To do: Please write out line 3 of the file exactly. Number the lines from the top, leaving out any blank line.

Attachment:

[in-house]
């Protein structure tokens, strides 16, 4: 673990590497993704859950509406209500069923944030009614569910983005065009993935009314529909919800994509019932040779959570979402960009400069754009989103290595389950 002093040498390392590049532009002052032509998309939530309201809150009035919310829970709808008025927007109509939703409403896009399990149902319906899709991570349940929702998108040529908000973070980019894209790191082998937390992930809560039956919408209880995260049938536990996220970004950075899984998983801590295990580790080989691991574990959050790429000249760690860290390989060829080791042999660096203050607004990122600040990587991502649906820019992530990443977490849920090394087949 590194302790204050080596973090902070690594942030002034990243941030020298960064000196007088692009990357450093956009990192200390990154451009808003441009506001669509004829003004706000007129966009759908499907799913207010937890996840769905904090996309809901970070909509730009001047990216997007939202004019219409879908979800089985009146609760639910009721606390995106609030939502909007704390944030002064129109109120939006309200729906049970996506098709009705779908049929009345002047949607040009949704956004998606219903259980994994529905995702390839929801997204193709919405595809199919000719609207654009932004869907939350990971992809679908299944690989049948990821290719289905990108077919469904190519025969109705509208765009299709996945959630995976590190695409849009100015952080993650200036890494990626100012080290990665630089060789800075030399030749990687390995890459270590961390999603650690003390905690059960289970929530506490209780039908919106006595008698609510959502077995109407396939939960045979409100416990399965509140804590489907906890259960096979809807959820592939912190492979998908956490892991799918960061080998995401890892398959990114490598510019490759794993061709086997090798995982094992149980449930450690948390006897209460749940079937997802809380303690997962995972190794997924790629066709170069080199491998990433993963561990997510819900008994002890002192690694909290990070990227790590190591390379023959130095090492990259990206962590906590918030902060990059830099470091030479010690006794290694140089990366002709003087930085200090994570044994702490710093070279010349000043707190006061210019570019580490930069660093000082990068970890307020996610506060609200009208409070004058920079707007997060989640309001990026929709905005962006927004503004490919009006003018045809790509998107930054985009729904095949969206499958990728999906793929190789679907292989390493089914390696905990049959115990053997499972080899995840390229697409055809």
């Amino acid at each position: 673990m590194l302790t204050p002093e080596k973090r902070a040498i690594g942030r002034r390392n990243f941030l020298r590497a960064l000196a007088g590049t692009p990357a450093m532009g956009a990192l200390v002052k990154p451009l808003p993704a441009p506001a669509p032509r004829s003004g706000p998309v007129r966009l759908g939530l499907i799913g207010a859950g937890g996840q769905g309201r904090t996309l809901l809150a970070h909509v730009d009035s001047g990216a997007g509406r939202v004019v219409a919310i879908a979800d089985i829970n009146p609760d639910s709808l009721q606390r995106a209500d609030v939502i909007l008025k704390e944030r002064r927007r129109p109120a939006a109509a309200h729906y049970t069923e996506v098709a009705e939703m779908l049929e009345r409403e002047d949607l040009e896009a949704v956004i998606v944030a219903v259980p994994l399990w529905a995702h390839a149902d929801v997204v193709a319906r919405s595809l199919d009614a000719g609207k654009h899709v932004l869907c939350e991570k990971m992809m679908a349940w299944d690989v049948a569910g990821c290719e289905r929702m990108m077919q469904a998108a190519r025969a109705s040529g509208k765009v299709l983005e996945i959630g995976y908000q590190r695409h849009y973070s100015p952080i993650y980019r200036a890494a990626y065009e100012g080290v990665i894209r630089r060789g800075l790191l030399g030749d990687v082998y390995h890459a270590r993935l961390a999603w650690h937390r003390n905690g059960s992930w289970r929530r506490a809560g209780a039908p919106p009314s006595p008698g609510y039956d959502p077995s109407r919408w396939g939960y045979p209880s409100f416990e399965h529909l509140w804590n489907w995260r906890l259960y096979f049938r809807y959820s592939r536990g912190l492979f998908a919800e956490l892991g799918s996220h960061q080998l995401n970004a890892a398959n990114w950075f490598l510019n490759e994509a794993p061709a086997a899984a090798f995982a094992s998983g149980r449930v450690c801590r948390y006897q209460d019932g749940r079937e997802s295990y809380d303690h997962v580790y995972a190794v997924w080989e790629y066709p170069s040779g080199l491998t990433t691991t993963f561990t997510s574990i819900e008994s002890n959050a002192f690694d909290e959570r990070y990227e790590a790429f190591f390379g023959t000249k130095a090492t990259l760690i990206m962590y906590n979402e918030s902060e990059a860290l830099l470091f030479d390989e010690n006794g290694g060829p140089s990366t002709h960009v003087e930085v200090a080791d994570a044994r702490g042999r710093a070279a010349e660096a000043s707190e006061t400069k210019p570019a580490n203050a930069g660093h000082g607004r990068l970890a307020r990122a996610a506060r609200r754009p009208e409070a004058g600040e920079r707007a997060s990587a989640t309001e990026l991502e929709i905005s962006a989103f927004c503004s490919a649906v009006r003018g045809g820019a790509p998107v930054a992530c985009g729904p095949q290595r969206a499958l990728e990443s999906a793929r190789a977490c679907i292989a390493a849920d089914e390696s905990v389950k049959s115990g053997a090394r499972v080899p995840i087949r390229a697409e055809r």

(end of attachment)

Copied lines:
């Amino acid at each position: 673990m590194l302790t204050p002093e080596k973090r902070a040498i690594g942030r002034r390392n990243f941030l020298r590497a960064l000196a007088g590049t692009p990357a450093m532009g956009a990192l200390v002052k990154p451009l808003p993704a441009p506001a669509p032509r004829s003004g706000p998309v007129r966009l759908g939530l499907i799913g207010a859950g937890g996840q769905g309201r904090t996309l809901l809150a970070h909509v730009d009035s001047g990216a997007g509406r939202v004019v219409a919310i879908a979800d089985i829970n009146p609760d639910s709808l009721q606390r995106a209500d609030v939502i909007l008025k704390e944030r002064r927007r129109p109120a939006a109509a309200h729906y049970t069923e996506v098709a009705e939703m779908l049929e009345r409403e002047d949607l040009e896009a949704v956004i998606v944030a219903v259980p994994l399990w529905a995702h390839a149902d929801v997204v193709a319906r919405s595809l199919d009614a000719g609207k654009h899709v932004l869907c939350e991570k990971m992809m679908a349940w299944d690989v049948a569910g990821c290719e289905r929702m990108m077919q469904a998108a190519r025969a109705s040529g509208k765009v299709l983005e996945i959630g995976y908000q590190r695409h849009y973070s100015p952080i993650y980019r200036a890494a990626y065009e100012g080290v990665i894209r630089r060789g800075l790191l030399g030749d990687v082998y390995h890459a270590r993935l961390a999603w650690h937390r003390n905690g059960s992930w289970r929530r506490a809560g209780a039908p919106p009314s006595p008698g609510y039956d959502p077995s109407r919408w396939g939960y045979p209880s409100f416990e399965h529909l509140w804590n489907w995260r906890l259960y096979f049938r809807y959820s592939r536990g912190l492979f998908a919800e956490l892991g799918s996220h960061q080998l995401n970004a890892a398959n990114w950075f490598l510019n490759e994509a794993p061709a086997a899984a090798f995982a094992s998983g149980r449930v450690c801590r948390y006897q209460d019932g749940r079937e997802s295990y809380d303690h997962v580790y995972a190794v997924w080989e790629y066709p170069s040779g080199l491998t990433t691991t993963f561990t997510s574990i819900e008994s002890n959050a002192f690694d909290e959570r990070y990227e790590a790429f190591f390379g023959t000249k130095a090492t990259l760690i990206m962590y906590n979402e918030s902060e990059a860290l830099l470091f030479d390989e010690n006794g290694g060829p140089s990366t002709h960009v003087e930085v200090a080791d994570a044994r702490g042999r710093a070279a010349e660096a000043s707190e006061t400069k210019p570019a580490n203050a930069g660093h000082g607004r990068l970890a307020r990122a996610a506060r609200r754009p009208e409070a004058g600040e920079r707007a997060s990587a989640t309001e990026l991502e929709i905005s962006a989103f927004c503004s490919a649906v009006r003018g045809g820019a790509p998107v930054a992530c985009g729904p095949q290595r969206a499958l990728e990443s999906a793929r190789a977490c679907i292989a390493a849920d089914e390696s905990v389950k049959s115990g053997a090394r499972v080899p995840i087949r390229a697409e055809r």